JLF head John Hood’s column Monday was on unemployment insurance, and how higher UI benefits affect unemployment rates. A sample:
Here in North Carolina, the debate about proposed changes to the unemployment-insurance system have prompted left-wing analysts to ridicule the notion that the amount and duration of UI benefits have an effect on the propensity for jobless recipients to accept employment offers. The notion is far from ridiculous, however. It is the consensus finding among labor economists of all ideological stripes. They may not agree about the magnitude of the effect, but they do agree that both job-search activity and the willingness to accept job offers tend to rise as the expiration date of UI benefits approaches. States and countries with more-generous UI benefits tend to have higher unemployment rates, all other things being equal, than states or countries with less-generous benefits.
Seems pretty logical to me, but then again I am an economist.Read full article » Comments Off on Unemployment insurance
Little apparent payoff from the North Carolina Research Campus, on which the UNC system is spending $23 million a year. As Duke Cheston reports:
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To date, though, the taxpayers have seen little return on their investment. Starting a biotechnology hub from scratch entails much financial risk with no guarantee of positive returns. A number of community-funded start-ups have not had much success, and “nutraceuticals” is a highly specialized part of biotechnology.
The campus has been in operation for roughly five years, and so far there are no spinoff businesses and no royalties being collected. Or in any case, none that any NCRC representatives would discuss, although a UNC-Chapel Hill scientist mentioned that research from scientists based at the Kannapolis campus have applied for two patents, one of which has been licensed so far.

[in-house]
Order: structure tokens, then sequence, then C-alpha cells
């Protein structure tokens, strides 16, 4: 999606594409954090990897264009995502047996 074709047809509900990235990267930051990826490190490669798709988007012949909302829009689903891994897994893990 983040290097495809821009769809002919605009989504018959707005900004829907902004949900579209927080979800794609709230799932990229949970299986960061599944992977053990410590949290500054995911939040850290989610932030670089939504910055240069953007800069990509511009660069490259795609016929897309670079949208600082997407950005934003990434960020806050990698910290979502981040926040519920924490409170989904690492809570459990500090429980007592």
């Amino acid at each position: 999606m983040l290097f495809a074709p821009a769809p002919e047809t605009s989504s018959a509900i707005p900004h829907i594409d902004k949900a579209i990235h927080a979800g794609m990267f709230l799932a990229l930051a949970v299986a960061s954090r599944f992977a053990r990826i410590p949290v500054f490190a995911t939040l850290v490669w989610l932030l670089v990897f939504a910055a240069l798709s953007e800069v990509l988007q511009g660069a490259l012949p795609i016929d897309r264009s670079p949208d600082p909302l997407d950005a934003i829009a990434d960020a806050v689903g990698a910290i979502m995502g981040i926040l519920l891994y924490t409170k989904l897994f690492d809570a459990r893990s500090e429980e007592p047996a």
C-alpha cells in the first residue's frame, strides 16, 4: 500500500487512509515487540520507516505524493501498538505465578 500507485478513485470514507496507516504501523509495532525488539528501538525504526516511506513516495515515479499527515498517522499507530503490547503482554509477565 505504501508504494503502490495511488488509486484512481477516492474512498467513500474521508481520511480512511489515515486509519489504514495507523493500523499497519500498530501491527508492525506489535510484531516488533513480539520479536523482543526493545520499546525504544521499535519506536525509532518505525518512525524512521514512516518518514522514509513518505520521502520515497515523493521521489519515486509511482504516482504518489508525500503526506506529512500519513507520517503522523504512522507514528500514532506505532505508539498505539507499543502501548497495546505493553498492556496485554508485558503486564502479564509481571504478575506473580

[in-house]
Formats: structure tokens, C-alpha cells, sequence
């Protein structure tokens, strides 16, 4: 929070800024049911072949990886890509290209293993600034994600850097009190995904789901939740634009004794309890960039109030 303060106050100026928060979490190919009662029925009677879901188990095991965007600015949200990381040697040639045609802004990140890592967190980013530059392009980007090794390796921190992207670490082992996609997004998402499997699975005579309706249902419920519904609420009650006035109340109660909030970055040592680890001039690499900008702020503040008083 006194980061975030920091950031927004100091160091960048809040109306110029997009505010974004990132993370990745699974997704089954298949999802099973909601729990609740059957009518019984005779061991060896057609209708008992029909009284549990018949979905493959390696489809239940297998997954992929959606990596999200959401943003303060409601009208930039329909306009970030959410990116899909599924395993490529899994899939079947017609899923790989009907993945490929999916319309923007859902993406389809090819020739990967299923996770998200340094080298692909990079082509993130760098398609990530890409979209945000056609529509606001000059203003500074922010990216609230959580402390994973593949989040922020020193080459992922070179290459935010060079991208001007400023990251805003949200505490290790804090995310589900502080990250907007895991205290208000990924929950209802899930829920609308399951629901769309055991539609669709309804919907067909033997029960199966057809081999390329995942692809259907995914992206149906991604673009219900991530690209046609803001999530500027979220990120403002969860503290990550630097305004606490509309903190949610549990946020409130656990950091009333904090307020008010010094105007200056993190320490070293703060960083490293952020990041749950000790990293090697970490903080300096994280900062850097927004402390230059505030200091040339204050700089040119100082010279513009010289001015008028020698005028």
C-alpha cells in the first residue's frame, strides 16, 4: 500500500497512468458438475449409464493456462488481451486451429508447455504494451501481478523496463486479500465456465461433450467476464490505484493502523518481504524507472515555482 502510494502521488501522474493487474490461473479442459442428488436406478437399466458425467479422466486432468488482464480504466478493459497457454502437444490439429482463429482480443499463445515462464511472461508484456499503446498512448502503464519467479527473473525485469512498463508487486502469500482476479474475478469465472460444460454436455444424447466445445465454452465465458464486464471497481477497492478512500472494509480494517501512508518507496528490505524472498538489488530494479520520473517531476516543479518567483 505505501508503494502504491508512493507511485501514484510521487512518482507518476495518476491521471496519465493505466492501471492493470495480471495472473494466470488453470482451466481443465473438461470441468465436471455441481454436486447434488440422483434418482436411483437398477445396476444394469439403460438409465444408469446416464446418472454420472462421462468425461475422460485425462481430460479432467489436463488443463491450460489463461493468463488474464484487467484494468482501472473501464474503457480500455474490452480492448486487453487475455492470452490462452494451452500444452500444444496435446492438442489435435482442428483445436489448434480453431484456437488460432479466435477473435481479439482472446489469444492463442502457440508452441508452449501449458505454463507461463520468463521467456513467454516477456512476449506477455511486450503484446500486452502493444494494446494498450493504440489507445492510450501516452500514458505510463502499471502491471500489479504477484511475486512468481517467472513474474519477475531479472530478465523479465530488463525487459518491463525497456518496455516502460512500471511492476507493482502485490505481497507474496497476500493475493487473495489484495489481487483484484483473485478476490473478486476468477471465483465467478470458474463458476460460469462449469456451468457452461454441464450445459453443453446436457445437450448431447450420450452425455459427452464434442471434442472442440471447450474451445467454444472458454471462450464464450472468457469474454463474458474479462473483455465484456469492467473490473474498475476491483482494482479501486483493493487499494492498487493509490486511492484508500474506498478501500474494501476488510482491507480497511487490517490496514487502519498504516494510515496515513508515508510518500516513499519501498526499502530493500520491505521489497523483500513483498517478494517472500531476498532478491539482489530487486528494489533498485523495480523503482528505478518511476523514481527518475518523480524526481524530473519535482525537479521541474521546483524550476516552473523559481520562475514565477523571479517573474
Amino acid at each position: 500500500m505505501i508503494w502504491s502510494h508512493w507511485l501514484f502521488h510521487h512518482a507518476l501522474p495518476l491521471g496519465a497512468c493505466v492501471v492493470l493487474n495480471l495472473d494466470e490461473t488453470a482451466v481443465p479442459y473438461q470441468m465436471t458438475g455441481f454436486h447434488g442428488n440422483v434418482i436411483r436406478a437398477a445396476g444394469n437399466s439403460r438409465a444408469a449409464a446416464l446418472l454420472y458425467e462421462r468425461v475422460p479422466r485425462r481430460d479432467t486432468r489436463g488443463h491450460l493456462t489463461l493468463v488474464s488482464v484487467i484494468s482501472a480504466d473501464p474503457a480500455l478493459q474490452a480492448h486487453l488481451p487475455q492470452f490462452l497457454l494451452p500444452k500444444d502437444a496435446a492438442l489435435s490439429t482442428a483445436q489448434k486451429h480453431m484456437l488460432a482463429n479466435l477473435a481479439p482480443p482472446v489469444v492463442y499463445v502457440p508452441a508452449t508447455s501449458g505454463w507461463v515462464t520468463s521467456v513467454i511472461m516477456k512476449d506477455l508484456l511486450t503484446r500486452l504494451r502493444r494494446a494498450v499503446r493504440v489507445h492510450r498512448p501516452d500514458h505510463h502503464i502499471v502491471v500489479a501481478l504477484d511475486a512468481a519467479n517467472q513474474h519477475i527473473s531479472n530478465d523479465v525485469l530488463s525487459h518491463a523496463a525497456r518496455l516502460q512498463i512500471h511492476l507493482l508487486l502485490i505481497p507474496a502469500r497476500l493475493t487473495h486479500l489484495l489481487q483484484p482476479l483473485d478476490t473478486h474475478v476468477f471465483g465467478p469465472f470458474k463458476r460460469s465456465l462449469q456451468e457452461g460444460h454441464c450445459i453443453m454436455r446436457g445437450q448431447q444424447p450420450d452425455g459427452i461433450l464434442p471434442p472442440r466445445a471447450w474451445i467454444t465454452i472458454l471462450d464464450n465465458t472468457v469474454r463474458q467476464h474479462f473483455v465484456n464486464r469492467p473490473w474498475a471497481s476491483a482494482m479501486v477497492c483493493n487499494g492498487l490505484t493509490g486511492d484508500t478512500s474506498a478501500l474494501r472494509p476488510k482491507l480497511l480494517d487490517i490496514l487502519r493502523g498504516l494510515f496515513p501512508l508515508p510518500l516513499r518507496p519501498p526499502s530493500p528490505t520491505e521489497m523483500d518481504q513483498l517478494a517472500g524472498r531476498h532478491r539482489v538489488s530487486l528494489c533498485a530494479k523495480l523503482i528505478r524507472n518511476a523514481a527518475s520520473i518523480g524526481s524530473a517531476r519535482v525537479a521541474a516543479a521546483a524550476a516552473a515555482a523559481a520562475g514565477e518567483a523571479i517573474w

And although some jobs have been created by the campus, the positions tend to be for highly trained specialists who are not from the area. According to the UNC-Chapel Hill scientist, however, for each Ph.D. hired, the campus has generated between five and eight ancillary jobs. Mike Todd estimates that between 300 and 400 people from Kannapolis have jobs on the site.
It’s really pretty simple. US Airways doesn’t currently generate the kind of revenues American, Delta, or United do. It compensates for that by having lower costs, particularly lower labor costs. A merger pushes US Airways’ portion of a newly combined operation to American Airlines’ much higher labor costs.
You don’t have to take my word for it. The US Airline Pilots Association, US Airways’ pilots union, just signed a memorandum of understand with American’s pilots union. It said in a message to its members that “If this merger transpires, we believe this MOU is the quickest and surest path to a better lifestyle for us all.”
Key points USAPA stressed include:
o US Airways pilots will be paid the same as American pilots starting on the Effective Date (of approved Plan of Reorganization).
o After the Effective Date, US Airways pilots will receive a retrospective payment based on the new pay rates back to the date of pilot ratification.
o These new rates will result in pay increases ranging from 13% to 35% over today’s rates for this year, plus substantial annual increases for the life of the contract.
Those higher labor rates will undoubtedly render portions of US Airways’ existing route structure unprofitable, including a percentage of the flying from Charlotte, the airline’s largest hub. The only way to compensate for that is by reducing the number of flights (capacity) at CLT and/or increasing fares.Read full article » Comments Off on Why a US Airways/American Airlines merger isn’t necessarily good for Charlotte